You need to be able to provide for yourself and your family. What can you do in and around your living area to do that? If you live in an apartment you can start a flower pot garden and grow some fresh vegetables. It won’t be enough to feed you all year, but you might be able to grow some things that are hard to find in the stores, and maybe have enough to feed yourselves for a couple of days in the event of an emergency. Do you know how to make your own soap? You’d be surprised how easy it is, and you could create your own custom scented soap that does wonders for your skin. Make sure you have a propane stove/grill so you can cook if the power goes out. Make sure you own at least one gun and some ammunition for it, and that you know how to safely operate and maintain it. You can use it to hunt for food, or in a worst case scenario, to defend yourself from other people who notice you are more prepared than they are and try to rob you. Remember, in most emergency situations, it’s easier if you’re already producing, or able to produce many of the things you will need to get through those first few hours, so you’re not scrambling to the stores before they lock the door to get last minute items.

Self sufficiency is important not only for survival situations, but for day to day life. Maybe it’s just me, but I take a certain amount of pride in being able to survive without having to depend on other people. Yeah, a McDonalds double cheeseburger is nice once and a while, but if this country went into a state of civil war right now, or if all of the power went out, I would be able to survive comfortably and feed myself and my family. Can you say the same? Take a look at your environment, and make a plan to improve your ability to operate independently in the immediate aftermath of an emergency, even if it’s only a temporary one, and I guarantee you’ll find a sense of satisfaction in knowing that there’s at least some things that you don’t “have” to depend on somebody else to give to you.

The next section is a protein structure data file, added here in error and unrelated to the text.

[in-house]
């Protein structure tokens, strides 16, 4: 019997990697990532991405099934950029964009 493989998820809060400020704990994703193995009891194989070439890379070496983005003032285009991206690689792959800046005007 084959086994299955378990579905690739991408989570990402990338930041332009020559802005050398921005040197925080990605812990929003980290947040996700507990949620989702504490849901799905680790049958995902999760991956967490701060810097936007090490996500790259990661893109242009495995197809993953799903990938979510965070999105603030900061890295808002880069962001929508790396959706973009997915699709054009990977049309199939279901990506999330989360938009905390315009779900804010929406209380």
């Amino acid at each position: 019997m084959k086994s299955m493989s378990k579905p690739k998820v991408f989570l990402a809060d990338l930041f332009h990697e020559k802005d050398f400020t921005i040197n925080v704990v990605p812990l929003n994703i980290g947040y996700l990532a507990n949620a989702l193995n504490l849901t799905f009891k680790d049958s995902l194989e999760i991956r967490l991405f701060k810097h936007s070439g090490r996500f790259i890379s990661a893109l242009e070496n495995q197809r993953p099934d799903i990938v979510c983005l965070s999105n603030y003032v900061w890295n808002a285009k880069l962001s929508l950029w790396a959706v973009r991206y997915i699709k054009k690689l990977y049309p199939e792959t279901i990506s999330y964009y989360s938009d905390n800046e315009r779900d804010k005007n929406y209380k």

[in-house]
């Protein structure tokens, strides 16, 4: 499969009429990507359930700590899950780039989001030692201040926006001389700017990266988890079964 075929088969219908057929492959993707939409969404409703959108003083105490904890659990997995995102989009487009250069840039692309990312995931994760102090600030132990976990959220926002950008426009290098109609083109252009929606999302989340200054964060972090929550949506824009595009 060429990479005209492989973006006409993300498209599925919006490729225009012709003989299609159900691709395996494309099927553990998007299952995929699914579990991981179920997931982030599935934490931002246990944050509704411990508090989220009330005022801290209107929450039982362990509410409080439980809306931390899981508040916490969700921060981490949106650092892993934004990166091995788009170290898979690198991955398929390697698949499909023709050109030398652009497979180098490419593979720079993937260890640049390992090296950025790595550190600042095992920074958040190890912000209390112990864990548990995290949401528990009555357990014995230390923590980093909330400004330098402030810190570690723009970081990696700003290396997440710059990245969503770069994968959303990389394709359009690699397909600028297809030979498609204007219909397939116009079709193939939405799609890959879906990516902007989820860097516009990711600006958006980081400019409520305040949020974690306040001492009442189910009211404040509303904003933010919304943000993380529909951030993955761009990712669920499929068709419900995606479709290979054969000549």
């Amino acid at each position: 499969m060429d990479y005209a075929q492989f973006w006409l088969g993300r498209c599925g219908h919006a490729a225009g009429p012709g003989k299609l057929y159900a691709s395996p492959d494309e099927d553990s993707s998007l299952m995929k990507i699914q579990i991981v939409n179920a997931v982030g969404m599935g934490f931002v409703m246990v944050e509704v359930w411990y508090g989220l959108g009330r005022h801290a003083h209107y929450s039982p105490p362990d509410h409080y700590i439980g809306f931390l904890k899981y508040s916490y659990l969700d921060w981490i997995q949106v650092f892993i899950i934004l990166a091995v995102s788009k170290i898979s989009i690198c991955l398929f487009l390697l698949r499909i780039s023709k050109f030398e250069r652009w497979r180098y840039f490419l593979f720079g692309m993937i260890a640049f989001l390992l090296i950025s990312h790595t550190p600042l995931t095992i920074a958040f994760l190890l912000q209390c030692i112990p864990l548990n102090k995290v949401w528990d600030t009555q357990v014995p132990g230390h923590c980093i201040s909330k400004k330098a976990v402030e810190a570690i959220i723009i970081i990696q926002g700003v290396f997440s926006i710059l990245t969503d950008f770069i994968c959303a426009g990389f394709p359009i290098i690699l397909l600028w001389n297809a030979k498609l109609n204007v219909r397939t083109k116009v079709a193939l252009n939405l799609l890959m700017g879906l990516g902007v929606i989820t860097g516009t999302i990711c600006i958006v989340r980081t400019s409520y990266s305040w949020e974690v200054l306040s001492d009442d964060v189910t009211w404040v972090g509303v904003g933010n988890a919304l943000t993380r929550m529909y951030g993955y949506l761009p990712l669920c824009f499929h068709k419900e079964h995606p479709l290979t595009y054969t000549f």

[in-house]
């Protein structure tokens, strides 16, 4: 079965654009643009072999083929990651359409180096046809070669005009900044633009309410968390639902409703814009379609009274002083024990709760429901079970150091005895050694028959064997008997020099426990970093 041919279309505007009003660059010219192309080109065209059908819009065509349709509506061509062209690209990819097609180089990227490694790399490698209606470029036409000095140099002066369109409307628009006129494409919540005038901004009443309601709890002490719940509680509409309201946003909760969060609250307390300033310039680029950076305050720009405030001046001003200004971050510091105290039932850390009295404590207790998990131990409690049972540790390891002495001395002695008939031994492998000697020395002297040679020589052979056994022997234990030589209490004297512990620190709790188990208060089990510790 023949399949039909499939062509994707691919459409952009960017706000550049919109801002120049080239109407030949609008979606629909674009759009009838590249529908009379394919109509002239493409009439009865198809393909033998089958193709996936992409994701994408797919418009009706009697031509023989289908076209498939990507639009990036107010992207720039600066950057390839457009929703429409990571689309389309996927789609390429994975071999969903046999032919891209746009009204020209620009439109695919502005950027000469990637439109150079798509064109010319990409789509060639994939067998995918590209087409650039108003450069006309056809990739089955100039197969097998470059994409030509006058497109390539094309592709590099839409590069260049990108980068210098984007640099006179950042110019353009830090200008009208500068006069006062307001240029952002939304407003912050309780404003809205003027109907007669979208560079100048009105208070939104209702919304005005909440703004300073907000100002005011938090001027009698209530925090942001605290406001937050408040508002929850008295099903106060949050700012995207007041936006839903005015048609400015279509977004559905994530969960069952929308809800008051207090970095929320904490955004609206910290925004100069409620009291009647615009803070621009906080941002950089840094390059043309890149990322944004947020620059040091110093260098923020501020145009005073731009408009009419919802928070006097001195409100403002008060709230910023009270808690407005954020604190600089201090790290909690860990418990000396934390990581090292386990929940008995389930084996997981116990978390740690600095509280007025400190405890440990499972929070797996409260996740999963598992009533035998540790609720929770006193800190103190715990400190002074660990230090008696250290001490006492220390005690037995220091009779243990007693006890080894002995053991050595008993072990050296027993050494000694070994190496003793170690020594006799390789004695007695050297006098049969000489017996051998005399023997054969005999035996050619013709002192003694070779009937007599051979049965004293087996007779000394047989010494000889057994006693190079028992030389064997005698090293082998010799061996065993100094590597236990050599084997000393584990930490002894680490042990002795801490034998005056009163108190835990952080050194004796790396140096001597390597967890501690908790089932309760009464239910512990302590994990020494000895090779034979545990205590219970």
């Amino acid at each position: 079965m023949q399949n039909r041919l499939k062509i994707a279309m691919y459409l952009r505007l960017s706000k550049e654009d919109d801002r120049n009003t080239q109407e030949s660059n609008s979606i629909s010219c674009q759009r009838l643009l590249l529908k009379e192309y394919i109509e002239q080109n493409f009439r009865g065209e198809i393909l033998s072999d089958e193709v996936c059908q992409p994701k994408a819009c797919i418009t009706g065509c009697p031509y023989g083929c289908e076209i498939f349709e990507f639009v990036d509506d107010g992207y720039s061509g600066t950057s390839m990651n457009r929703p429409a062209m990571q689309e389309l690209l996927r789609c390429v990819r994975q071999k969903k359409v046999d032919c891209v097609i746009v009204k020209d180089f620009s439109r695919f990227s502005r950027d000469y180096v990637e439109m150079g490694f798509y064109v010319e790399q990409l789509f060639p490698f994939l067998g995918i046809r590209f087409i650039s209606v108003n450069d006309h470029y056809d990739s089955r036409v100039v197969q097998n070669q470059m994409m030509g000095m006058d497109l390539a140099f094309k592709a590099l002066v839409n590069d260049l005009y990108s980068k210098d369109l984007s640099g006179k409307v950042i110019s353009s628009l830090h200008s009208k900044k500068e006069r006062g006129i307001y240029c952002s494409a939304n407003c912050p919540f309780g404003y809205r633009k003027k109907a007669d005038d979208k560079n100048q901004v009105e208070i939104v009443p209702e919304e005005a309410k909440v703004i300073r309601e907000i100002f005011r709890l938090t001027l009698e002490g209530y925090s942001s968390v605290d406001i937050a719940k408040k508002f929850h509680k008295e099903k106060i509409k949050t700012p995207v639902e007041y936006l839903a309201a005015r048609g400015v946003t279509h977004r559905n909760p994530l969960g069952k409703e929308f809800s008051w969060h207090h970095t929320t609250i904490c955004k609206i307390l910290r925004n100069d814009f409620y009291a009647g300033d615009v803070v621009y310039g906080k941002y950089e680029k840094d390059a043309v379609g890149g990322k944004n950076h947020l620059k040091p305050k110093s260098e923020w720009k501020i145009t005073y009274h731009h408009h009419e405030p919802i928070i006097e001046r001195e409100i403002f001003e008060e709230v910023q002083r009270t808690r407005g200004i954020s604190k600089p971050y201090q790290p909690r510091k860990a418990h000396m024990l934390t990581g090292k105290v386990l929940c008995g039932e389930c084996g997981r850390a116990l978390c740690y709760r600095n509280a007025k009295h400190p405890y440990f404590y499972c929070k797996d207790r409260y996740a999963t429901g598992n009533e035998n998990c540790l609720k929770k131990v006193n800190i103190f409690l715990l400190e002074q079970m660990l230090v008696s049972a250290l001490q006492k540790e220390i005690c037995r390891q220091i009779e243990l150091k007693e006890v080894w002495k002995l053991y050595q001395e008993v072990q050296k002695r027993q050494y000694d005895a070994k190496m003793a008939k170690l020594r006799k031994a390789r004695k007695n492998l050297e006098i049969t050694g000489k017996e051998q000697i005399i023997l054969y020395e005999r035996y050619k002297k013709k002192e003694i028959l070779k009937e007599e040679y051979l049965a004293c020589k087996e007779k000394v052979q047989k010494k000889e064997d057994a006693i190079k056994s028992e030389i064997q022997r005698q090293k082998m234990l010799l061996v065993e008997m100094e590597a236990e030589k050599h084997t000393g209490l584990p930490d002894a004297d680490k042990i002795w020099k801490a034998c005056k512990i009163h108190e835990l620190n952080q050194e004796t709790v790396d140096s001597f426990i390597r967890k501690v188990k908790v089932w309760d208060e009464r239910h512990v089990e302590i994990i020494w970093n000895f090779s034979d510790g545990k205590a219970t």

Below is a photo of a campfire my wife built on one of our recent camping trips.  We regularly go camping, hunting, etc. and use those activities to hone our survival skills.  Even my wife can go out into the woods and build a nice hot fire to keep the bugs away and keep us warm, 🙂

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Gun Ownership

Since I have yet to make a statement on this issue here, I’ve decided to take this opportunity to spill my thoughts and opinions about gun ownership for you guys to read and enjoy. I hope to accomplish a couple of things. First I want to give you some background on myself so you know where I’m coming from. I also want to debunk some myths and rumors about guns and gun ownership, that those of you who don’t dabble in the gun industry much may not be aware of. I also want to make my case supporting the right of citizens to keep and bear arms. You don’t have to agree with me, but I want to take this opportunity to make the best case I can using what I know and what I’ve experienced.

Up until about 3 months ago, I was an active duty soldier. I deployed to Iraq, did my thing, and came home. I received an honorable discharge because I had fulfilled my contractual obligation, and chose to come home and be a father to my son instead of running all over the globe and being gone from home for long periods of time. During my service, I became political. I didn’t necessarily attend protests, but as a soldier, an employee of our federal government, I began to become increasingly interested in our government, the decisions they make, and I began to read the history of our government, and of other governments as well. I grew up in the hills of eastern Kentucky, which is where I now live again now that I’ve finished my service. Growing up here, we always had several guns for various purposes. We would use them primarily to shoot vermin such as snakes, destructive or invasive species, and on a few occasions we used them to shoot violent dogs that showed up on the property. Owning and carrying a gun was nothing new to me, it was not a big deal. At 5 years old I was given my first BB gun. At the age of 10 I was allowed to carry my dad’s .22 rifle with me when I went into the woods by myself. At 16 I was given a 12 gauge shotgun, which I still own to this day and use for hunting certain types of game like squirrel, grouse and turkey. At no point during my childhood, and for much of my adult life, did owning and carrying a gun ever seem like a big deal to me, or like something that should be considered newsworthy. Where I’m from, everybody has a gun. My father paid very special attention to make sure I was trained to safely carry a weapon, how to shoot accurately, and how to disassemble our weapons and clean them.